PEEK is a thermal isolator, so it does not readily conduct heat into nearby materials. It’s also an ideal electrical isolator, and together, these properties make it useful in several medical applications. These applications include cardiovascular devices and surgical tools, where heat and electricity must be controlled for patient comfort and safety.
Some examples include: Ablation catheters, Implantable automatic defibrillators, Surgical tools designed for electrosurgical procedures.
Thermal and electrical isolation may not seem like a primary concern in medicine, but the above devices and tools are used with thousands of patients every year. PEEK's ability to isolate thermal energy and electrical discharges make it a frontline choice in the above devices and instruments.
PEEK's Role in Cardiovascular Medicine
The heart runs on electricity, and precise impulses are needed to keep it functioning properly. PEEK's role as an isolator ensures that these electrical impulses are controlled and that patients are protected from harmful discharges.
For example, ablation catheters are used in patients suffering from heart arrhythmias, specifically to scar cardiac tissue that is contributing to the arrhythmia. Whenever electricity is applied to the heart, it must be done with extreme caution to avoid accidentally burning or scarring healthy tissue. PEEK is a common choice in ablation catheters for this reason, as it can isolate any stray discharges and prevent them from affecting the patient.
For the same reasons, implantable automatic defibrillators must also be sheathed in materials that isolate electrical discharges. PEEK is an ideal choice for this purpose.
PEEK's Role in Electrosurgery
Electrosurgery is utilized in nearly every field of medicine, as it is an effective means of stopping bleeding and ablating tissues. Electrosurgical instruments work by using an electrical current to generate heat. While in use, these instruments can precisely cauterize and scar tissues, much like ablation catheters.
Like ablation catheters, electrosurgical instruments are frequently built with PEEK, due to its lack of thermal and electrical conductivity. PEEK is especially important in electrosurgery as the surgical environment is conducive to conductivity, with the presence of electrical equipment and body fluids.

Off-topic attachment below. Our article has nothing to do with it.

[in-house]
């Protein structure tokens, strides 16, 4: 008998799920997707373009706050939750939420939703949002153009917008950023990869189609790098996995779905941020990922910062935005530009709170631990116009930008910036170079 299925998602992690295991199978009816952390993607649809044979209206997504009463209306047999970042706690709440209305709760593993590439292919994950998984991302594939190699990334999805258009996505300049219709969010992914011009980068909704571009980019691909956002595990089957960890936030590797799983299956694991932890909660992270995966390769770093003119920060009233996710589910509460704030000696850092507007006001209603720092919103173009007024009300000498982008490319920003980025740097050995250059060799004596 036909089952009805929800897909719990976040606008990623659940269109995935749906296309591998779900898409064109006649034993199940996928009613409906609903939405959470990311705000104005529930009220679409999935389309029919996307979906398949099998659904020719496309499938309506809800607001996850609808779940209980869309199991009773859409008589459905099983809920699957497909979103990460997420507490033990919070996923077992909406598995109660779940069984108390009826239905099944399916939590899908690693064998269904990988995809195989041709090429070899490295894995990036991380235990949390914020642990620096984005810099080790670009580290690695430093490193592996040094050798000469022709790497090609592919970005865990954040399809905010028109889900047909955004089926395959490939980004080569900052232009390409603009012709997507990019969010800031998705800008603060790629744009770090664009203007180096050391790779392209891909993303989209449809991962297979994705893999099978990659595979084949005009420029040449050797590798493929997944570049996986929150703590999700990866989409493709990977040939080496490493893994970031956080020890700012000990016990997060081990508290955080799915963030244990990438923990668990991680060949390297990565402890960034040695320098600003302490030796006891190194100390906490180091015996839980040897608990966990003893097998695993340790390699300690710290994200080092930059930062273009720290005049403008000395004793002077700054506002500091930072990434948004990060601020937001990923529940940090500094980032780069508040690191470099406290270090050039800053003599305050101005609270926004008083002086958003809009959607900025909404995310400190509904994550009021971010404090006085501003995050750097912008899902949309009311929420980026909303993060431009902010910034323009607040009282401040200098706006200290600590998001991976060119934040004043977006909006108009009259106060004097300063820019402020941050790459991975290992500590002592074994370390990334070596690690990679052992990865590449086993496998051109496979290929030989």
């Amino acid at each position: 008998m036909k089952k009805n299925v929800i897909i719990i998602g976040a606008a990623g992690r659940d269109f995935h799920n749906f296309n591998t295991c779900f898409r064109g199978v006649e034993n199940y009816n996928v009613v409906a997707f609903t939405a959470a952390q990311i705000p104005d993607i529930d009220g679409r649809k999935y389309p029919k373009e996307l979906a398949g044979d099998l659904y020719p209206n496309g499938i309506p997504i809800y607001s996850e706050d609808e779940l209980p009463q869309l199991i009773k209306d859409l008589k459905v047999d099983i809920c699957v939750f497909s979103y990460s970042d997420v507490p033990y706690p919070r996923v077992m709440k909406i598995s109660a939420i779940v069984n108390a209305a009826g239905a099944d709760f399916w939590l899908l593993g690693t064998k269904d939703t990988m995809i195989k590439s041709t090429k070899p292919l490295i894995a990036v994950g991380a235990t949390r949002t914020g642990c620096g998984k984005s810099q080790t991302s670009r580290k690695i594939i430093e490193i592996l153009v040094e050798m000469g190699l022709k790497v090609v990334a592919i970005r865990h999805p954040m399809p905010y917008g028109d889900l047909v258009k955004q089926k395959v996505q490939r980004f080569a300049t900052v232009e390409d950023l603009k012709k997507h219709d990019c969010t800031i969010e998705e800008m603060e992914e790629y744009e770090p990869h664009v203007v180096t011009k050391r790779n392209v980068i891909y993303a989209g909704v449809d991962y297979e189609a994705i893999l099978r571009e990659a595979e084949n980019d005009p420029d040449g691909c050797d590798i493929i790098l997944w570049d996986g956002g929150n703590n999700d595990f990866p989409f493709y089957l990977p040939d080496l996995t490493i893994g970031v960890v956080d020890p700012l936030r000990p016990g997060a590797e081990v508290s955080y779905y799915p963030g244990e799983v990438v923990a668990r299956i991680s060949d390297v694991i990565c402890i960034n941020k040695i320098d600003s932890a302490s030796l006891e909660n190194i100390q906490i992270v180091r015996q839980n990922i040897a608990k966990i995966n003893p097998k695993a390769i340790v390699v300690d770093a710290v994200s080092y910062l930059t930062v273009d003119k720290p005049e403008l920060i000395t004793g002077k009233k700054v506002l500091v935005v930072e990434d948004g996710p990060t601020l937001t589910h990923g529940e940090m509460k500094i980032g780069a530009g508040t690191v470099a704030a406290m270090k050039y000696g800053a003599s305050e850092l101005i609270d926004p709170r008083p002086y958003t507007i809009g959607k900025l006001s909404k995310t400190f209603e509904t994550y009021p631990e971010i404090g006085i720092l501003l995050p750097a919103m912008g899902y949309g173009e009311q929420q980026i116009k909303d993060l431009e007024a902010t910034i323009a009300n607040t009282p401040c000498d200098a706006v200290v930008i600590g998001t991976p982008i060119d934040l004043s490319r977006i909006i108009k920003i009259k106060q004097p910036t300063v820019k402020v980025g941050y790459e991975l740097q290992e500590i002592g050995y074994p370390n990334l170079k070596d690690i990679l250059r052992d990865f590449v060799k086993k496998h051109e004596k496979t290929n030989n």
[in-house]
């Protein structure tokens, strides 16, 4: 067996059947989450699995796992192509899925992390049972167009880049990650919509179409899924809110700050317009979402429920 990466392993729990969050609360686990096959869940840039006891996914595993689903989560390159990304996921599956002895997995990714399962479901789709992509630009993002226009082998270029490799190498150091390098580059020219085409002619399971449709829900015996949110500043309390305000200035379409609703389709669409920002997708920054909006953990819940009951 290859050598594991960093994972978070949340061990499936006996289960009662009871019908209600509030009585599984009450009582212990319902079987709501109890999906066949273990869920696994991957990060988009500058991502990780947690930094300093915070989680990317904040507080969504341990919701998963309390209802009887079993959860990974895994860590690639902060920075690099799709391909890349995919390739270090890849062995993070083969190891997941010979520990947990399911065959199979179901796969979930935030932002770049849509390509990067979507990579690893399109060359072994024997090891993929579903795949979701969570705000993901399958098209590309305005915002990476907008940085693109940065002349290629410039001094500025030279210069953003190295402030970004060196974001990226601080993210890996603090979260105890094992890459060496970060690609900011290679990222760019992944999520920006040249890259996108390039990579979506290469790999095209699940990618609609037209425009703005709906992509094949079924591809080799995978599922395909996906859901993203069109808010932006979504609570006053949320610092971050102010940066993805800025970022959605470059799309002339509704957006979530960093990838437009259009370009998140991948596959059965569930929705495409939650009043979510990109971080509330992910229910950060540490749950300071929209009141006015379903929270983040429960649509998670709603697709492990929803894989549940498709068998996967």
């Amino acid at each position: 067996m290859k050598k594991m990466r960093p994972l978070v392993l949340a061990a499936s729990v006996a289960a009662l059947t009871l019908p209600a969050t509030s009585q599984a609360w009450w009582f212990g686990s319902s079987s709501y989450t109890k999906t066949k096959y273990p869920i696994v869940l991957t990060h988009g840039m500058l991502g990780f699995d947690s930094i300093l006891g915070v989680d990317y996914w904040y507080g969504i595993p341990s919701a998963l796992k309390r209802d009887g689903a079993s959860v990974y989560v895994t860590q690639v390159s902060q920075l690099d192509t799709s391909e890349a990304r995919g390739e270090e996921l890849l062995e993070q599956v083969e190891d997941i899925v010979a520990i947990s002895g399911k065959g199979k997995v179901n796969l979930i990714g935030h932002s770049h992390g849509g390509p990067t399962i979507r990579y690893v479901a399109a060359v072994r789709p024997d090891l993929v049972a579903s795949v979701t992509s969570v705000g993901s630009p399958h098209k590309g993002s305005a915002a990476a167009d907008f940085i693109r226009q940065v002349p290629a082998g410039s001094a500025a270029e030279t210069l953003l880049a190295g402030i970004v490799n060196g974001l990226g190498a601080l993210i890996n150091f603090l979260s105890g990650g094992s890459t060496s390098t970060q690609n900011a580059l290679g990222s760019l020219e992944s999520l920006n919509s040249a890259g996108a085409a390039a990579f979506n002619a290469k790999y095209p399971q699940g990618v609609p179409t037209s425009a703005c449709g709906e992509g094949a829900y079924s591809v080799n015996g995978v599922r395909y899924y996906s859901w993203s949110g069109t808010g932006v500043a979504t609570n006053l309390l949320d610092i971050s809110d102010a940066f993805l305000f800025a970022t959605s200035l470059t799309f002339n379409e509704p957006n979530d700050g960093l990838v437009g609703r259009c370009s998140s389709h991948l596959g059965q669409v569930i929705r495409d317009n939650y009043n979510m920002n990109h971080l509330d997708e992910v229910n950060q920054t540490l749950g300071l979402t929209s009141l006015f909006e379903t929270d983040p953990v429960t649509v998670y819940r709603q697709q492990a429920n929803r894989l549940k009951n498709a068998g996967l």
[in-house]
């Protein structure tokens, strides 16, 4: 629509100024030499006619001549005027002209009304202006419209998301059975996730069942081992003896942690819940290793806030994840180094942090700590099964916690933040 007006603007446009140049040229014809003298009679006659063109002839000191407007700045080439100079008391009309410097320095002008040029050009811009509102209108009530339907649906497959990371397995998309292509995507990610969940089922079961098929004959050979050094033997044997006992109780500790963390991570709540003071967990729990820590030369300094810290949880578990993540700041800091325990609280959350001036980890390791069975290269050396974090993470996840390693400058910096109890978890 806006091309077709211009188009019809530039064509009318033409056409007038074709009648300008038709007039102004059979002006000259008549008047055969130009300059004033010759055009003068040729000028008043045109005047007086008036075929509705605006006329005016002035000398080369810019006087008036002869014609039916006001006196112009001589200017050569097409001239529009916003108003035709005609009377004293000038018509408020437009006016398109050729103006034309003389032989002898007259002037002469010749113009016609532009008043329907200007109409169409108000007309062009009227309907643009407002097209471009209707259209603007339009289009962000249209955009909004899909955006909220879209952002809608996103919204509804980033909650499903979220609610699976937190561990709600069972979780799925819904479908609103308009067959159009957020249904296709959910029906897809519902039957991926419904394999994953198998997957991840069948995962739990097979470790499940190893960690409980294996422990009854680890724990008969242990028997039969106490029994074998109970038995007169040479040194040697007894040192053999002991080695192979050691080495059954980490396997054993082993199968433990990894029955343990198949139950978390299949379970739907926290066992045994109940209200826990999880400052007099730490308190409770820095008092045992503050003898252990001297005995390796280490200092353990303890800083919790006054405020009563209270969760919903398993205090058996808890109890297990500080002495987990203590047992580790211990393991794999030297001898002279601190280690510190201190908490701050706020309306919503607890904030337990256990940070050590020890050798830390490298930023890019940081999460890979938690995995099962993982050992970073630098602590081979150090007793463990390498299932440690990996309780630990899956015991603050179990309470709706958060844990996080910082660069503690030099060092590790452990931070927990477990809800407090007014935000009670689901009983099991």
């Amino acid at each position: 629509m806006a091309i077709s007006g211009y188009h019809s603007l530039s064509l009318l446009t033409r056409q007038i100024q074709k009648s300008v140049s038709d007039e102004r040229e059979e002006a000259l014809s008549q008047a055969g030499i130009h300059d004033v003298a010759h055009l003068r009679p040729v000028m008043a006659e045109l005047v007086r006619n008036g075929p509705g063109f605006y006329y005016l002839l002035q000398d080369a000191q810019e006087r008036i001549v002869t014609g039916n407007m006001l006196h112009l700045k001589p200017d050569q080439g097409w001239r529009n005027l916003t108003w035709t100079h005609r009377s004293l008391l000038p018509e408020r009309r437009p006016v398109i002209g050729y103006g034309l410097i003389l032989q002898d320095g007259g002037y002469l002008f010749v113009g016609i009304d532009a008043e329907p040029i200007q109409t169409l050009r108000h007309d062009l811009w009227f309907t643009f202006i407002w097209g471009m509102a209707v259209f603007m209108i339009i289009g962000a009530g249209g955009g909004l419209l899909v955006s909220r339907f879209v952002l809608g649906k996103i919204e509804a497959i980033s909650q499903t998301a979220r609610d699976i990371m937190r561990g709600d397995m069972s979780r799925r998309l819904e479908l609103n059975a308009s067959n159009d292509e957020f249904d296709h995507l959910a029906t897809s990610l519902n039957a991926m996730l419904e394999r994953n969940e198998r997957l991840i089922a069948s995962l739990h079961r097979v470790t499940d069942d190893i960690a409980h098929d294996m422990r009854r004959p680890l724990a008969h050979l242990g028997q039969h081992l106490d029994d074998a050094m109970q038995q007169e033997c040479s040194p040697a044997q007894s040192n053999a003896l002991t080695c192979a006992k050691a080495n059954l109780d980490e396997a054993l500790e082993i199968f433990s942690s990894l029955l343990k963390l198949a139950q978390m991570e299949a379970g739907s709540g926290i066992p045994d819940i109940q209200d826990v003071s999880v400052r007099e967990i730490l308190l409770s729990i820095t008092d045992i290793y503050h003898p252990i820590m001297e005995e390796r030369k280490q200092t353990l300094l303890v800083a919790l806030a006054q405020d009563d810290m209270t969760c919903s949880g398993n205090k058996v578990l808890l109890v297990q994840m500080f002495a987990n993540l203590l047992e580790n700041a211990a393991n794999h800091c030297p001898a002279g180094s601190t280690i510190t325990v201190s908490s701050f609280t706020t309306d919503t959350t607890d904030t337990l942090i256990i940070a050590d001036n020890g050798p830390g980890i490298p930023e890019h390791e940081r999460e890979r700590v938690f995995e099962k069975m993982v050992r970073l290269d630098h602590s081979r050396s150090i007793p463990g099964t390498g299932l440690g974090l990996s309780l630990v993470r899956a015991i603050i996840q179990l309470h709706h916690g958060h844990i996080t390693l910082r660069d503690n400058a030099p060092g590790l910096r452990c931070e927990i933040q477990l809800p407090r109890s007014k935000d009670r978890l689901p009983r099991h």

A Thermal Isolator and Thermoplastic
PEEK may be an ideal thermal and electrical isolator, but it is still melt processable. As a high performance thermoplastic, PEEK doesn't melt until it hits about 650 degrees Fahrenheit (343 degrees Celsius), but once it does, it can be processed through one of several methods.
For example, PEEK can be extruded once heated. Extruded PEEK is particularly useful as medical tubing in cardiovascular applications. That’s because PEEK possesses a perfect mix of flexibility and a low-friction surface, so it can be readily steered through the vascular network.
The high performance polymer can be injection molded into an array of components as well. Injection molding is used with implantable devices, but not to the extent that it is used for producing components intended for surgical instruments. These components can be of almost any size, shape or design, as PEEK maintains its excellent material properties through processing.
Why consider PEEK for surgical instruments?
PEEK is used in a large number of surgical instruments, for reasons that go beyond its thermal and electrical conductivity properties. PEEK also offers the following advantages:
Versatility – Since PEEK can be converted through various means, it can be adapted for use with a variety of instrument designs. This includes electrosurgical instruments and unpowered instruments.
Durability – PEEK is extremely resistant to nearly all forms of damage. It possesses strong impact strength, compression strength, tensile strength and it is impervious to corrosion. PEEK also resists water absorption and can withstand repeated autoclaving without being damaged.
Cleanliness – Hospitals have an infection problem on their hands, as there are about 1.7 million instances of hospital-acquired infections (HAIs) every year. These result in close to 100,000 deaths, so the problem is far from trivial. PEEK provides a solution here, too. Since PEEK can be injection molded during large production runs, it is a clean and economical option for single-use instruments. Single-use instruments eliminate the likelihood of infection altogether, and in some cases (like with medical tubing), they may be the only option in preventing infection. PEEK is also highly chemical resistant and will withstand exposure to most hospital cleaning regimes.
Comfort – Patient comfort is paramount, but surgeon comfort also needs consideration. Again, PEEK solves a problem because the polymer weighs much less than metal biomaterials. With its lightweight nature, PEEK reduces strain on the surgeon’s fingers, hand and shoulder, and ensures they can control the instrument for longer. PEEK's versatility also lends itself to any ergonomic-focused design, and it can be converted to fit any hand with maximum comfort.
PEEK's intriguing thermal conductivity is just one of its many material properties, and one that makes it suitable for an array of medical applications. With its ability to isolate electrical and thermal energy, PEEK has a place in every surgical room, whether in the form of medical tubing, medical equipment or medical instruments.